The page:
So, since all the crying he had done before had worn him out and because he had nothing better to do, he fell asleep.

It is so dark, he thought. I wonder if I will even have to close my eyes.

But he was asleep before he could find out.

He awoke suddenly, blinking.

The basement door was open.

From where he was sitting he couldn't see who was standing in the doorway. He couldn't see anything except the little bit of light, which seemed so bright to him.


The voice was spoken as if from the end of a tunnel.

Hey, I know you're down here!

The voice seemed friendly.

It's all right. It's safe now.

Breathe slowly.

Think quickly.

Come on …, the voice said coaxingly.

Slowly, cautiously, the boy stood up and walked toward the door.

He hesitated, looking at the silhouette in the doorway.

Then, his back to the darkness, he stepped into the light.

This work has been published in the Teen Ink monthly print magazine. This piece has been published in Teen Ink’s monthly print magazine.

Join the Discussion

This article has 24 comments. Post your own now!

HbkooyThis teenager is a 'regular' and has contributed a lot of work, comments and/or forum posts, and has received many votes and high ratings over a long period of time. said...
Jul. 9, 2014 at 12:28 am
Unique, poetic, and grips onto the reader without letting go from the beginning. I loved it! Keep on writing!
kayla12 said...
Oct. 27, 2013 at 10:12 am
This was absolutely amazing! This reminded me of a child during the holocaust. The the fear, the loneliness, the supossed friendliness of whoever that was. It was all beautifully fightening. All in all, great story
toothfairy said...
Sept. 21, 2012 at 9:22 am
Very good story, gets me eager to know what happened to the boy, but I did not understand why the format was like it was but still the format was really good.
ClarinetPower said...
Jul. 6, 2012 at 5:08 pm
i want to know who it is!
ImJustAGuy said...
Mar. 26, 2012 at 12:29 am
this is great and i can relate so much too it!  keep up the lovely writing!  pleaseee check out some of my work, im a new and upcoming poet !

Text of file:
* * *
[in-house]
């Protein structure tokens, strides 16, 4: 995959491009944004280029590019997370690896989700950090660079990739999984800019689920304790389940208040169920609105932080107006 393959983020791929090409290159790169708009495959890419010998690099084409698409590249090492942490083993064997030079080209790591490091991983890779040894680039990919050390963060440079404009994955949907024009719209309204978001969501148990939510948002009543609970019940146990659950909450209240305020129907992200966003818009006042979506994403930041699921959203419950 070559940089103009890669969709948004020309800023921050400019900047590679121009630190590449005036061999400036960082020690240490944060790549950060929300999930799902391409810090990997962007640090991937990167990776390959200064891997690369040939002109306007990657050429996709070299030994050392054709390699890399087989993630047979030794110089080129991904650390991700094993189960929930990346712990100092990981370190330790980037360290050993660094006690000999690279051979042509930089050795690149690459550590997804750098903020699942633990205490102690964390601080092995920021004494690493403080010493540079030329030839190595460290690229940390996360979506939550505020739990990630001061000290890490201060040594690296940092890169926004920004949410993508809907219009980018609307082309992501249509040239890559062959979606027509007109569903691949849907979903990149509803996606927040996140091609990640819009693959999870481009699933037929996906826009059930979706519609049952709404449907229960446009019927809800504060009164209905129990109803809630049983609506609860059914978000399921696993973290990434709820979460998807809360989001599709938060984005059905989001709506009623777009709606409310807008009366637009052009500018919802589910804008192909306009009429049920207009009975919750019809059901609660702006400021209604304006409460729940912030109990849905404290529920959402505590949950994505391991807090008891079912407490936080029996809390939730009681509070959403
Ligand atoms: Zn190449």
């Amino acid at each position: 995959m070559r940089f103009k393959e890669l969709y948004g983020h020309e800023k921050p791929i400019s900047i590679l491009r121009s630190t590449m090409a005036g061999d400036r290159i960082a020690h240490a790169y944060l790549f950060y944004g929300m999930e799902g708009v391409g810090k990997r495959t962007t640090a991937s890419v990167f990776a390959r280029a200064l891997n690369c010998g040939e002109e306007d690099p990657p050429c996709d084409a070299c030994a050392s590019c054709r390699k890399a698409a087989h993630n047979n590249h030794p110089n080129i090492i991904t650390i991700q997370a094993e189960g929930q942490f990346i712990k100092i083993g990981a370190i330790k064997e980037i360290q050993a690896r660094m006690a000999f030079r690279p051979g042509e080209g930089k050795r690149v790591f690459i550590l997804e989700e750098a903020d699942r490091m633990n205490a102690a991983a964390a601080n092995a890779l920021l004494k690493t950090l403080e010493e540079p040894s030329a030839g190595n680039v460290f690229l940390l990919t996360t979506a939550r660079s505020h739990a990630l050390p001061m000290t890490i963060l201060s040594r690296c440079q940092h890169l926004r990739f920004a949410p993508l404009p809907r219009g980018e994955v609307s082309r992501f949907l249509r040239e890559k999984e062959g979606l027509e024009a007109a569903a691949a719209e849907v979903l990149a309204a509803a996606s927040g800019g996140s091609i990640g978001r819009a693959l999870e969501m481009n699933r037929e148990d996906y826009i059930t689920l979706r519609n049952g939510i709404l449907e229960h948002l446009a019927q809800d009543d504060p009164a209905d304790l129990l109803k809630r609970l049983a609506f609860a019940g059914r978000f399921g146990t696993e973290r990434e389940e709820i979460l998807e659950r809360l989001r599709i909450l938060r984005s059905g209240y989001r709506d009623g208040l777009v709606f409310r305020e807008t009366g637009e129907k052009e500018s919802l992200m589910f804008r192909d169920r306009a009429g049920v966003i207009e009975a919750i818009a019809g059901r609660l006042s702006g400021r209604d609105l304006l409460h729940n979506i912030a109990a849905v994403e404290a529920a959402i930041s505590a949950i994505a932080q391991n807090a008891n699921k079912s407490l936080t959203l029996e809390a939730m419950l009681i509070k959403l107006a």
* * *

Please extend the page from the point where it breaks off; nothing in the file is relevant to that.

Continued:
Just_Jill said...
Feb. 24, 2012 at 12:39 am
Definitely one of THE best I've read on here. I really liked the unique rhythm that the formatting gave the story, added a bit more drama that gave the story a sort of 'umph' if that makes any sense. If it doen't, then I'll just say, great job :) it was pretty awesome.
HannahBananah said...
Jun. 15, 2011 at 8:12 am
NavishJaved said...
Apr. 29, 2011 at 6:27 pm

Honest opinion: Woah, this was just great. This was really unique. I love how this piece of work limbos between an actual short story and a poem. Very neat! ;D

I love how you express the boy's emotions vividly. Good job!

PJD17 This work has been published in the Teen Ink monthly print magazine. said...
Apr. 9, 2011 at 1:53 pm
this was pretty good im not crazy about the way that it was formated but i understand why you did it like that  i also like that the ending is left for the readers to decide   its a good story  nice work
TheCreepyNeighbor said...
Apr. 9, 2011 at 10:08 am

The flow was smooth and fast. I liked that the sentences were short but that really did impact the story.

I like that your ending left the reader to their own imaginations.

One thing - "Stay down there until we come and get you[.]" I don't think you need an exclamation point, because the dad wasn't yelling and it's nothing to be excited about.

You don't need the line "All this happened quickly." It kind of defeats the flow for a bit. Maybe if phrased differiently, or mayb... (more »)

Emmaline2 said...
Mar. 22, 2011 at 5:27 pm